This is probably a bad question, but can it be transformed away? Say Alice is on Earth and Bob is far away in outer space. Bob would think that Alice's clock is running slow. Alice would think Bob's clock is running fast.(adsbygoogle = window.adsbygoogle || []).push({});

A third observer, say Carl, anywhere in spacetime would have to observe this as well. Or can Carl somehow transform away the difference he observes between Alice and Bob?

Say Carl is somewhere between Bob and Alice. If Carl is in a rocket and tries to accelerate towards bob and away from Alice, he could claim that he isn't moving and that it's Bobs mass that is increasing, and Bob from Carl's frame of reference would be blue shifted. He could similarly claim that Alice is moving away in the opposite direction with the same acceleration. But we know that space is expanding radially in all directions. So Carl should be seeing Bob slightly more blue shifted than normal and he should see Alice slightly more red shifted than normal, which gives a slight bias in favor of Bob. Also, I'd imagine that the path between Carl and bob would be slightly length contracted and opposite for Alice. So from Carl's frame of reference, would he not see the difference in spacetime curvature between Alice and Bob to be slightly different than he would have if Carl didn't accelerate at all? Or would the Lorentz contraction/expansion cancel out the effect of the expanding universe? Would the expansion of the universe to instantaneously follow Carl so that it wouldn't even be a factor?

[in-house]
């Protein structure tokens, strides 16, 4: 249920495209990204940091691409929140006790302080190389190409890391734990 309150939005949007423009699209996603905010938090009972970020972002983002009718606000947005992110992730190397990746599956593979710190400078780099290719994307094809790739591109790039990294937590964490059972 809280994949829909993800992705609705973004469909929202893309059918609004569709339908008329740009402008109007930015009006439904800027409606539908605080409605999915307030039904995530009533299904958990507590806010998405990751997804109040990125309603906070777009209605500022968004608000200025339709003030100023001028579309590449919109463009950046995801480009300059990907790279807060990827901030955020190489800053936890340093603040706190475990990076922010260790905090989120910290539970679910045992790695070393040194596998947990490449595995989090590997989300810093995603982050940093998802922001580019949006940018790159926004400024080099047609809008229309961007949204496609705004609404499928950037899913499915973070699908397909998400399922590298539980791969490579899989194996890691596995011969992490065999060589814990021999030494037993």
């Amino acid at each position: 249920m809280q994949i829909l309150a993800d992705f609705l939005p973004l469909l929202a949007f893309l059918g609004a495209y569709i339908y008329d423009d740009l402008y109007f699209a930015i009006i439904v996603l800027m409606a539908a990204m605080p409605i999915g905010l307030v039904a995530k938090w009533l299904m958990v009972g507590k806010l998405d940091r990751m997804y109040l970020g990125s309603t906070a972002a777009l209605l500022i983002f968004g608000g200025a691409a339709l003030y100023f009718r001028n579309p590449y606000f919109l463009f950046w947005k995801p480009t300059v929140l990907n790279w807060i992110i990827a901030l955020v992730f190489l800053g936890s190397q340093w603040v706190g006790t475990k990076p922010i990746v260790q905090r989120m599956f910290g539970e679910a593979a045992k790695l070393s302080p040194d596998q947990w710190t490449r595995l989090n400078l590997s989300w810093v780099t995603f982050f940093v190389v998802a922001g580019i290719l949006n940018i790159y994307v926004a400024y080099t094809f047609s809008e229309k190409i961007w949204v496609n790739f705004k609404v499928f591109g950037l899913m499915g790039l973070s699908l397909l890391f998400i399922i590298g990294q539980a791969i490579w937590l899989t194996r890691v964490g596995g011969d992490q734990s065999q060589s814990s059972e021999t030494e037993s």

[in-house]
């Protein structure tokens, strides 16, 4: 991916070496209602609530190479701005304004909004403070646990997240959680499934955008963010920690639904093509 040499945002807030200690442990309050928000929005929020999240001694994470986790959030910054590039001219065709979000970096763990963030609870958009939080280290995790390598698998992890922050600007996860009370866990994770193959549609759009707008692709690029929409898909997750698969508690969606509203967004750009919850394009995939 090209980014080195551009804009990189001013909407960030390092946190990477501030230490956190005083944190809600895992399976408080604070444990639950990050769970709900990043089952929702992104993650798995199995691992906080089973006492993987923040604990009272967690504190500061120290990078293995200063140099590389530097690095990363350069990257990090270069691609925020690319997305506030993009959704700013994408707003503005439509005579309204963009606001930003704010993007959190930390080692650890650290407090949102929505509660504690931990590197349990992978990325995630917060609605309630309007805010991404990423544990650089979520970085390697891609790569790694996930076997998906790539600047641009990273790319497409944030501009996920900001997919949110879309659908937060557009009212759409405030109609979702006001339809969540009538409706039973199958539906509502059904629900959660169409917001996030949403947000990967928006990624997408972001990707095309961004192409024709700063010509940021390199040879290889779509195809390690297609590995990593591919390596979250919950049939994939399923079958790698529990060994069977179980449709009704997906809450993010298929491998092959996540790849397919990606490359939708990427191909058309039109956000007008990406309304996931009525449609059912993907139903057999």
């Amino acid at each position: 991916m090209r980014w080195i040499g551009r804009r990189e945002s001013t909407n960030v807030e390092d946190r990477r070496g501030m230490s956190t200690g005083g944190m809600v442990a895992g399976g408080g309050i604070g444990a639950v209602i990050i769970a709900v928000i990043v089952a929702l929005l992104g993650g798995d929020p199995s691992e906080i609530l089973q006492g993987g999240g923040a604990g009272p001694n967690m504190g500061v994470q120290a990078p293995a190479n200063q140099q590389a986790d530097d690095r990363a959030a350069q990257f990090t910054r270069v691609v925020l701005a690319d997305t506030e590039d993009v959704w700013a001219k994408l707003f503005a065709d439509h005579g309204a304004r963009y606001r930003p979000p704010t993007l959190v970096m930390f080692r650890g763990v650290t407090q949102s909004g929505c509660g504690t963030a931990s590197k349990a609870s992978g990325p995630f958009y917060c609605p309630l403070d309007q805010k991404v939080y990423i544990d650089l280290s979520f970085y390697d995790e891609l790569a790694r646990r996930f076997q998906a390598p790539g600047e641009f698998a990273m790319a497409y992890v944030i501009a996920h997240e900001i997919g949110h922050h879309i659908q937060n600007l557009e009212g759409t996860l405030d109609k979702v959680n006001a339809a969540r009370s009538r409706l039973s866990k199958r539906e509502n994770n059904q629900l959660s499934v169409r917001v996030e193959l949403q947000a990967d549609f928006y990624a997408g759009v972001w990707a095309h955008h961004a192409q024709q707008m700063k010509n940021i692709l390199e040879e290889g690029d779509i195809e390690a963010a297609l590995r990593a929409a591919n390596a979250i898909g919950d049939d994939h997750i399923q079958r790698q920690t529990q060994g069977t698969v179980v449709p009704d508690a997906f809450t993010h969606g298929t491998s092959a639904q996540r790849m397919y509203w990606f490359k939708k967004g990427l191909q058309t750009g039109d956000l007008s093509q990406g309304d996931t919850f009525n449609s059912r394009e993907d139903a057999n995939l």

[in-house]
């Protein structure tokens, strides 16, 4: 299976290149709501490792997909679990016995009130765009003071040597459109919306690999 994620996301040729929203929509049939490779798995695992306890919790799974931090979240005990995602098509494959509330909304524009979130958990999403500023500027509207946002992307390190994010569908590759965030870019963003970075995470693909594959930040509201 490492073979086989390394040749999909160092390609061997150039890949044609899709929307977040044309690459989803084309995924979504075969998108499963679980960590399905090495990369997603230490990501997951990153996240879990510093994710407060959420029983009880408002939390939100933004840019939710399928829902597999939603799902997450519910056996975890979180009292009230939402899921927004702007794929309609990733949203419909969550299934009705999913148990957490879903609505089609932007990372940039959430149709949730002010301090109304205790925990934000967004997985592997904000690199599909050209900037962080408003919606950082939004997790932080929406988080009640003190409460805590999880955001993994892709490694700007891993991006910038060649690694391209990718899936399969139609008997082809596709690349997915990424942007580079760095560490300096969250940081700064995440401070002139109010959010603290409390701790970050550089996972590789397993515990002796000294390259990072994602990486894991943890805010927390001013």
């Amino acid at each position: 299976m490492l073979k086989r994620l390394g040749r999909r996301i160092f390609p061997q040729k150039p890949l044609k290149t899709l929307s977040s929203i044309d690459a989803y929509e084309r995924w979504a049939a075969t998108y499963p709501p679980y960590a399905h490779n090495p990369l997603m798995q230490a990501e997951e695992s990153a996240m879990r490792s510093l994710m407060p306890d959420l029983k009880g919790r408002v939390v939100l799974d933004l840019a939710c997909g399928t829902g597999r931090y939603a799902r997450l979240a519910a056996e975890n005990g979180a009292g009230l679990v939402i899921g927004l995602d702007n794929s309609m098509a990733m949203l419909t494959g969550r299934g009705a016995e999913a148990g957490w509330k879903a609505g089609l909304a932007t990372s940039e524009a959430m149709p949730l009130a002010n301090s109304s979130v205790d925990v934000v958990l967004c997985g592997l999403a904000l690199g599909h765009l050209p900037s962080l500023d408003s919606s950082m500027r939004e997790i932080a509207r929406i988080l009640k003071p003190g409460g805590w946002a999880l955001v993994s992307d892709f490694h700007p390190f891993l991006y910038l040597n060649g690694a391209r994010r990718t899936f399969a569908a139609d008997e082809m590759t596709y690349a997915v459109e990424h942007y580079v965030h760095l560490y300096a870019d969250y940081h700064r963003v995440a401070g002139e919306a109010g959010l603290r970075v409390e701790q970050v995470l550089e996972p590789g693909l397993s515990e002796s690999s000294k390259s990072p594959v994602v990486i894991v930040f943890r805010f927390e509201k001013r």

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# I Can spacetime curvature be transformed away?

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